Wednesday, May 26, 2010

Federal Health Care Reform & Public Employees

Federal Health Care Reform & Public Employees
Friday, May 21, 2010
12:00 – 1:00
Presentation by the Utah Health Policy Project

The Utah Public Employees’ Association hosted an open forum regarding Federal Health Care Reform and invited the Utah Health Policy Project (UHPP) to present.
UPEA invited all members to participate in the May 19th meeting at the UPEA headquarters. Members were particularly interested in how the reform would affect public employees and whether or not the reforms would solve ballooning premiums within PEHP.

HSAs Not the Solution

The UHPP Board of Trustees Chair, and former PEHP Executive Director, Linn Baker, opened his presentation with a discussion about Health Savings Accounts (HSA). He said that state legislators are endorsing the public employee HSA, which is tied to a High Deductible Health Plan, as a primary benefit for state employees.

Baker predicts that healthy people would opt for the HSA over the traditional PEHP plans because healthy people wouldn’t anticipate ever getting sick. However, a mass migration of healthy members to HSAs would leave high risk individuals in traditional plans. The premiums and deductibles for HSAs and traditional plans are both tied to utilization. Therefore, people in the High Deductible Health Plans would be subject to the same increases in medical costs as people in the traditional plans. Overall, HSAs would not solve the problem of rising medical costs.

Reform Should Give Insured Peace of Mind

Federal reform attempts to solve the problem of rising medical costs by placing restrictions on insurance companies, by requiring everyone to be insured, and by providing incentives to businesses that carry insurance for employees. Jessica Kendrick, UHPP Community Engagement Director, introduced attendees to two families that exemplify problems within the current health insurance system. Her examples addressed issues of pre-existing conditions, gaps in coverage and families who are priced out of the health insurance market. Baker linked these problems to the health insurance industry and brokers who serve as go-betweens.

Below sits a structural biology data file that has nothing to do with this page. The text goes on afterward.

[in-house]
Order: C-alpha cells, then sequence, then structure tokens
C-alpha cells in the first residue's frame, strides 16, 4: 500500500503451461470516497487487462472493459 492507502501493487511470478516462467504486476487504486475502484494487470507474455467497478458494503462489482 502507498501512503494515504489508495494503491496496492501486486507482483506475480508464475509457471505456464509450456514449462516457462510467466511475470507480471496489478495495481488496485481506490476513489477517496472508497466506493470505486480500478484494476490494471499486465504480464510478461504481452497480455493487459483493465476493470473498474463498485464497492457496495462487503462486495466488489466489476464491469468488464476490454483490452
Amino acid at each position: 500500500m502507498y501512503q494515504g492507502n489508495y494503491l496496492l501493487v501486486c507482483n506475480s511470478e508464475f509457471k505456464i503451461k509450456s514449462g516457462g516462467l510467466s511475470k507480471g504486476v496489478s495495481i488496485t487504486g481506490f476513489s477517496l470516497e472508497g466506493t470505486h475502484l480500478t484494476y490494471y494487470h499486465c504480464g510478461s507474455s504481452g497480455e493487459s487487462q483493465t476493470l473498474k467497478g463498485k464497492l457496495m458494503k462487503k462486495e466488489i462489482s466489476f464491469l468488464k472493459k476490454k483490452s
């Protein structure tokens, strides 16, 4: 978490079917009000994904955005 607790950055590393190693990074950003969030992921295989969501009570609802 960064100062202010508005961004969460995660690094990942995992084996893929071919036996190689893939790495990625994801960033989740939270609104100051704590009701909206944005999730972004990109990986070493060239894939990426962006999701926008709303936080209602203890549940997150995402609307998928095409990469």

While private plans are paying go-betweens and lobbyists huge sums, the Public Employee Health Plan costs are driven by the larger market—not profits. Public employees should have an interest in the health care reform because current policy decisions will influence future health care costs to public employees.
Also, Baker said the reform should give some peace of mind because insurance companies can no longer set limits on coverage and requires those companies to cover individuals faced with job loss. Lastly, the legislation should result in more transparency for consumers.

Controversial Mandate

Public employees will probably feel the after affects of health reform as a response to changes in the private sector. Baker said that expanding health insurance coverage may cause premiums to increase, but the federal reform addresses this through the controversial mandate that requires everyone to participate in a health insurance plan.
Theoretically, rising premiums would be mitigated by a healthier risk pool that will result from universal coverage. Currently, some people who can afford to insure themselves choose not to pay premiums—and then use emergency care services to the detriment of those who pay premiums.
Those individuals who choose not to insure themselves would be penalized through the tax code.
Utah is one of 18 states prepared to sue the federal government for requiring all individuals to carry health insurance. Baker suggested that the state could use its resources to apply for federal grants that would lower premiums by addressing malpractice claims and fraud.

Cost Critics

Vocal opponents to the federal reform cite costs as an overall point of opposition. Baker suggested that health care costs have increased more than 10% per year with no ceiling. He said the reform’s initial costs fall well below the cost of doing nothing. The Utah Health Policy Projects gives an unequivocal answer to reform critics:

“The economy remains fragile, and getting health care to millions will have a price tag. But we pay a price for doing nothing as well. The question is: which price is higher? We currently spend more than $2 trillion dollars a year on health care. The Patient Protection and Affordable Care Act will make a short-term investment of roughly $100 billion a year to lower costs and provide coverage to almost all the uninsured. This is absolutely necessary in order to get control of the real cost drivers like "fee for service" payment systems that encourage more "treatments" but discourage prevention. Only with reform will small businesses and families begin to see stability in their premium costs. The new legislation will create true competition to get better prices out of insurance companies. It will provide safer care so we don't spend billions extra to treat preventable mistakes like hospital acquired infections.”

The Utah Health Policy Project has resources to help users understand the reform. Baker also recommended the Reform Implementation Station to understand specific scenarios:

The Utah Public Employees’ Association is tracking the issue very closely and will be directly involved with any decisions that affect public employees. We will update members periodically on issues regarding health care.